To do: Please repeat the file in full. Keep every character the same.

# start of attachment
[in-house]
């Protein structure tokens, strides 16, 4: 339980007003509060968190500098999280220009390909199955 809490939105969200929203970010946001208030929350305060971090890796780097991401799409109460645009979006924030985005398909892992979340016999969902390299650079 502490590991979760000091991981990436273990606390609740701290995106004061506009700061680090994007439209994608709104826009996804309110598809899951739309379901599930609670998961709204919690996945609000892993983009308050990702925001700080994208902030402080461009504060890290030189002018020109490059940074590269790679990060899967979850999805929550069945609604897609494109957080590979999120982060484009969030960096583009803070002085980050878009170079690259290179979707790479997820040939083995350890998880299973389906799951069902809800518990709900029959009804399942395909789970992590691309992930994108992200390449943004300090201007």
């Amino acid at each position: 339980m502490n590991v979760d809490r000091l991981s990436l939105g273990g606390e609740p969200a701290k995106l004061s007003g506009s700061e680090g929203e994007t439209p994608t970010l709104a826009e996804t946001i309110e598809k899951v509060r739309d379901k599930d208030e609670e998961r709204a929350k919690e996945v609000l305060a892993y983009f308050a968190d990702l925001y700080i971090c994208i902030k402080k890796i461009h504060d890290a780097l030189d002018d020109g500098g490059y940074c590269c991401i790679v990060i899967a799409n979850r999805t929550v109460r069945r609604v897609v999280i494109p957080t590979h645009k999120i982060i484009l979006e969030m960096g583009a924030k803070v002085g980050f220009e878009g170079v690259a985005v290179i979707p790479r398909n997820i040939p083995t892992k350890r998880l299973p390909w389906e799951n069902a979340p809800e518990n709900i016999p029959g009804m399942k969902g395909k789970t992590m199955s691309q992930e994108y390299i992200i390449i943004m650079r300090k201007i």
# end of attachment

[in-house]
């Protein structure tokens, strides 16, 4: 339980007003509060968190500098999280220009390909199955 809490939105969200929203970010946001208030929350305060971090890796780097991401799409109460645009979006924030985005398909892992979340016999969902390299650079 502490590991979760000091991981990436273990606390609740701290995106004061506009700061680090994007439209994608709104826009996804309110598809899951739309379901599930609670998961709204919690996945609000892993983009308050990702925001700080994208902030402080461009504060890290030189002018020109490059940074590269790679990060899967979850999805929550069945609604897609494109957080590979999120982060484009969030960096583009803070002085980050878009170079690259290179979707790479997820040939083995350890998880299973389906799951069902809800518990709900029959009804399942395909789970992590691309992930994108992200390449943004300090201007």
């Amino acid at each position: 339980m502490n590991v979760d809490r000091l991981s990436l939105g273990g606390e609740p969200a701290k995106l004061s007003g506009s700061e680090g929203e994007t439209p994608t970010l709104a826009e996804t946001i309110e598809k899951v509060r739309d379901k599930d208030e609670e998961r709204a929350k919690e996945v609000l305060a892993y983009f308050a968190d990702l925001y700080i971090c994208i902030k402080k890796i461009h504060d890290a780097l030189d002018d020109g500098g490059y940074c590269c991401i790679v990060i899967a799409n979850r999805t929550v109460r069945r609604v897609v999280i494109p957080t590979h645009k999120i982060i484009l979006e969030m960096g583009a924030k803070v002085g980050f220009e878009g170079v690259a985005v290179i979707p790479r398909n997820i040939p083995t892992k350890r998880l299973p390909w389906e799951n069902a979340p809800e518990n709900i016999p029959g009804m399942k969902g395909k789970t992590m199955s691309q992930e994108y390299i992200i390449i943004m650079r300090k201007i």